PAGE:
cannot declare global vars!

Discussion in 'Python' started by Konstantinos Pachopoulos, Sep 13, 2007.

  1. Hi,
    i had posted earlier for not being able to declare global vars. No i
    followed the suggestions and created a class, but still the vars do not
    seem to have a global scope. I have tried pretty much everything. Any
    advice appreciated... Here:

    ========================================================
    #!/usr/bin/env jython

    #imports
    ....


    class SVNLogs2DBParser:

    #svnLogging_
    #dbTable_
    #cmterID_
    #projID_
    #fileIDNumber_
    #Commiter_
    #Commit_
    #StoredProject_
    #ProjectVersion_
    #entryList_

    def
    __init__(self,svnLogging_=SVNLogging(SVN_REPOS),dbTable_=DBTablesHandler(),cmterID_=0,projID_=0,

    fileIDNumber_=0,Commiter_={},Commit_={},StoredProject_={},ProjectVersion_={},entryList_={}):


    pass
    #svnLogging_=SVNLogging(SVN_REPOS)
    #print "Connection established to SVN repository..."
    #dbTable_=DBTablesHandler()
    #cmterID_=0
    #projID_=0
    #fileIDNumber_=0
    #Commiter_={}
    #Commit_={}
    #StoredProject_={}
    #ProjectVersion_={}
    #entryList_={}



    #reads all the revision logs (traversing them PIVOT at a time) and
    #processes each log entry
    def getLogsLoop(self):


    while
    svnLogging_.getCurrentRevisionNumber()!=svnLogging_.getLatestRevisionNumber():

    entryList_=svnLogging_.getNextLogs(PIVOT);
    #print "Attempting to go over the HEAD revision..."

    for entry in self.entryList:
    print "processing new SVN entry..."
    processLogEntry(entry)

    entryList_.clear()



    #processes each log entry
    #
    #"entry" is of type SVNLogEntry. See SVNKit API
    #"changedPaths" is returned as a java.util.HashMap
    #with key strings (paths) and values SVNLogEntryPath objects
    #"entry.getDates()" returns a java.util.Date object
    def processLogEntry(self, entry):
    revision = int(entry.getRevision())
    commiter = str(entry.getAuthor())
    datetime = getTimeStamp(entry.getDate())
    message = str(entry.getMessage())
    changedPaths = entry.getChangedPaths()

    #array passed for updating the Commiter DB table
    Commiter_[0] = cmterID_
    Commiter_[1] = commiter
    dbTable_.updateCommiterTable(Commiter_)

    #array passed for updating the Commit DB table
    Commit_[0] = projID_
    Commit_[1] = datetime
    Commit_[2] = cmterID_
    Commit_[3] = 0.0
    Commit_[4] = "" #properties
    fileStats=getFileTypes(changedPaths)
    Commit_[5] = fileStats[0]
    Commit_[6] = fileStats[2]
    Commit_[7] = fileStats[1]
    Commit_[8] = fileStats[3]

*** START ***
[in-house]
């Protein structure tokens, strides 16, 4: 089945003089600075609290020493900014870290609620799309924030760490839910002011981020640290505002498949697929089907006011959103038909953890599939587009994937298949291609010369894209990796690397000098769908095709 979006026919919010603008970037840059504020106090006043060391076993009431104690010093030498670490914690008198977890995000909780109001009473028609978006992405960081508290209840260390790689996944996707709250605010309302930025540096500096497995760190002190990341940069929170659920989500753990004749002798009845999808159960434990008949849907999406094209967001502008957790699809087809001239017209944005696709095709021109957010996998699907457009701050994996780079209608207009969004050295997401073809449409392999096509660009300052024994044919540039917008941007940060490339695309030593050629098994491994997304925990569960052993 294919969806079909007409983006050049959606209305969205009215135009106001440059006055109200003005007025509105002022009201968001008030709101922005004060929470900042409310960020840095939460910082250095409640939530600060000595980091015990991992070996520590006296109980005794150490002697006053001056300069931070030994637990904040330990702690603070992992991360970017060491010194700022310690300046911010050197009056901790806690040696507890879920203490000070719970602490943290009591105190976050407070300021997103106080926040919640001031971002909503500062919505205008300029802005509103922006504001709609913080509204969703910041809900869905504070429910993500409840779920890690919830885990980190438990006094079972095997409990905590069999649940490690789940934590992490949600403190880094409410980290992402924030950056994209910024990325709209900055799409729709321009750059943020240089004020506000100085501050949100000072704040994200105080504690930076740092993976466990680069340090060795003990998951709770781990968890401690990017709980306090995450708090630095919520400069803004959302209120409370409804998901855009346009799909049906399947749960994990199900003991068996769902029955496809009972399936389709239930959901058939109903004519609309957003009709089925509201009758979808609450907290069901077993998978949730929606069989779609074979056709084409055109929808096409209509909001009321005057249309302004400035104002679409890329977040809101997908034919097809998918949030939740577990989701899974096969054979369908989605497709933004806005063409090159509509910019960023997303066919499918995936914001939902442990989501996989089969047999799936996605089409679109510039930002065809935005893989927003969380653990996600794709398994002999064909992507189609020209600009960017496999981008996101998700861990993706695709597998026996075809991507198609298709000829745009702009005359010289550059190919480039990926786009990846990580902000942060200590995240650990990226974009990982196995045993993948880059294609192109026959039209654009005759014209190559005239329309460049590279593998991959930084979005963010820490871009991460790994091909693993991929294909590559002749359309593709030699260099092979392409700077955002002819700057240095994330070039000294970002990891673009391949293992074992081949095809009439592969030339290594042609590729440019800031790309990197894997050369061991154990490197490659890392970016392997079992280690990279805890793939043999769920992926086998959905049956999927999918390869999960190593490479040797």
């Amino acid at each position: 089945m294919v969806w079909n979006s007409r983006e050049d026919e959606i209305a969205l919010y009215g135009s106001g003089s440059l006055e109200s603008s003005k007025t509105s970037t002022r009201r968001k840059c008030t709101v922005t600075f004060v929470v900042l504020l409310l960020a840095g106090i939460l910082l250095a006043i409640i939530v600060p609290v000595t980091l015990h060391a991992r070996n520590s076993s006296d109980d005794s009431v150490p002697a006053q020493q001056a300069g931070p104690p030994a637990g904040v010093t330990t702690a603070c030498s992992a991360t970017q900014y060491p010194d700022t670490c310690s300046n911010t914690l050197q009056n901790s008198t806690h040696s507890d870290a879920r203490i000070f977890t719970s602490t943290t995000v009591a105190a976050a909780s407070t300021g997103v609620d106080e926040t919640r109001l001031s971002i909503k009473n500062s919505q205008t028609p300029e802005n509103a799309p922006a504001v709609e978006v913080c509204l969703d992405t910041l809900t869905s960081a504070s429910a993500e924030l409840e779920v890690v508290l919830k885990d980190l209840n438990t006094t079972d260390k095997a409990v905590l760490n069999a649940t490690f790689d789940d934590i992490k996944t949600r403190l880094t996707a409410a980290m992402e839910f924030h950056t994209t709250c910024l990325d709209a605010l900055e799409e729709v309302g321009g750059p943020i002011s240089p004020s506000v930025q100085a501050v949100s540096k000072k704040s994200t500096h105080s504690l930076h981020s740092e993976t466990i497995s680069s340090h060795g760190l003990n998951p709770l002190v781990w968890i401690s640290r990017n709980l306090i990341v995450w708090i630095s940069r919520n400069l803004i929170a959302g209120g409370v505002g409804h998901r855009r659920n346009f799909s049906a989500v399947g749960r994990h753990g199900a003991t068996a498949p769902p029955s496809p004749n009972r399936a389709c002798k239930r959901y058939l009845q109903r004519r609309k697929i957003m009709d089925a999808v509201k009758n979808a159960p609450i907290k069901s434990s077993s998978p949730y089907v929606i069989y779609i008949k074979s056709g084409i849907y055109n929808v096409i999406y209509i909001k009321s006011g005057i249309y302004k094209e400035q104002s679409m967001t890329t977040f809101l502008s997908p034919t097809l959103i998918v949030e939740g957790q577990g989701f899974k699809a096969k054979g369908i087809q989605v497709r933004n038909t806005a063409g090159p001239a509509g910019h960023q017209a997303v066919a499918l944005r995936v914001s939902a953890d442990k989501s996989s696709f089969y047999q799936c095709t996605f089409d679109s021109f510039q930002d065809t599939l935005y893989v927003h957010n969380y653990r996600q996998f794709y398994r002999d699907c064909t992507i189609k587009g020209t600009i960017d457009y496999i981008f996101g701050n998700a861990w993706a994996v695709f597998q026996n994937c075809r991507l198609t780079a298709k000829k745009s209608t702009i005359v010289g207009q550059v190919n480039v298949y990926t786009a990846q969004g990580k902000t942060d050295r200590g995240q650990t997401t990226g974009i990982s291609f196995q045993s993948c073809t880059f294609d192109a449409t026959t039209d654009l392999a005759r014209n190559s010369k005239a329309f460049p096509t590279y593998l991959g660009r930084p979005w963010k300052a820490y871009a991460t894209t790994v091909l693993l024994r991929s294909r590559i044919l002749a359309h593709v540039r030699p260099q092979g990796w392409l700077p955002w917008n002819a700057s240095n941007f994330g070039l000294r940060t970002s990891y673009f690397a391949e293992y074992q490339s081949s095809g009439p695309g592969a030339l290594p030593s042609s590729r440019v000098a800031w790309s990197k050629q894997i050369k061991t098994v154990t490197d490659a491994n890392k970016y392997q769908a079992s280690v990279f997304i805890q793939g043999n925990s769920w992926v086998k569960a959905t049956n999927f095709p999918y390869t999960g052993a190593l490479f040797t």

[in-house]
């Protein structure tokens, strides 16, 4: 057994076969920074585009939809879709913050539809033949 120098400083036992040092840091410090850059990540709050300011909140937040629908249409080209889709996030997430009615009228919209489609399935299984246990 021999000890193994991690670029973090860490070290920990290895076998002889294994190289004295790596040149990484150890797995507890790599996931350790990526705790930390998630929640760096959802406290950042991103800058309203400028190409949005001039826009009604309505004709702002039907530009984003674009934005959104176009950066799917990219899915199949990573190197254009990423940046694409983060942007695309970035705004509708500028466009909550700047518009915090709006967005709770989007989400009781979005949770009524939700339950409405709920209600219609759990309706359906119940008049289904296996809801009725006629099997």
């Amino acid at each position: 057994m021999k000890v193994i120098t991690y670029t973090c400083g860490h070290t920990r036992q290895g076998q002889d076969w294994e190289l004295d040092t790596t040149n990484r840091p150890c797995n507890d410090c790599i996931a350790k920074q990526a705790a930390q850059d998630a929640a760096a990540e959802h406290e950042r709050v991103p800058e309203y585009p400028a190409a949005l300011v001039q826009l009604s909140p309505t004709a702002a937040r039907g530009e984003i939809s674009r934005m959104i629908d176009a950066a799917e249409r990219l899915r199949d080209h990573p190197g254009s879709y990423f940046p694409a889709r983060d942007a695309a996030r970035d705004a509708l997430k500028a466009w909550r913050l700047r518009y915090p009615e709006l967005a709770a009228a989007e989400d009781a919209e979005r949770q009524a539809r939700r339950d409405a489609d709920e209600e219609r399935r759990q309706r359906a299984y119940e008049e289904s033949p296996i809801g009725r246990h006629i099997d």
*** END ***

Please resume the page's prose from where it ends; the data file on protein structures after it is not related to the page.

Commit_[9] = fileStats[4]
    dbTable_.updateCommitTable(self.Commit_)


    ProjectVersion_[0]=projID_
    ProjectVersion_[1]=0.0
    dbTable_.updateProjectVersionTable(ProjectVersion_)


    Project[0]=projID_
    Project[1]=""
    Project[2]=""
    Project[3]=""
    Project[4]=""

    dbTable_.updateProjectTable(Project_)

    cmterID_+=1
    projID_+=1



    ##############################HELPER##METHODS###############################

    ....


    ##############################HELPER##METHODS###############################
    Konstantinos Pachopoulos, Sep 13, 2007
    #1
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  2. Konstantinos Pachopoulos

    Peter Otten Guest

    Konstantinos Pachopoulos wrote:

    > i had posted earlier for not being able to declare global vars. No i


    Post a followup in that thread then rather than starting a new one.

    > followed the suggestions and created a class, but still the vars do not
    > seem to have a global scope. I have tried pretty much everything. Any
    > advice appreciated... Here:


    [snip mess]

    What Guillaume C. meant is:

    To make a variable that is assigned within a function global you have to
    declare it global

    def foo():
    global x
    x = 42
    foo()
    print x

    but that having many of these globals is a bad design and you should
    use instance attributes instead:

    class A(object):
    def foo(self):
    self.x = 42
    a = A()
    a.foo()
    print a.x

    Personally, I often prefer

    def foo():
    return 42
    x = foo()
    print x

    which is both explicit and concise.

    These are basic considerations in Python, so I suggest that you read an
    introductory text on the language before you proceed with your endeavours.

    Peter
    Peter Otten, Sep 13, 2007
    #2
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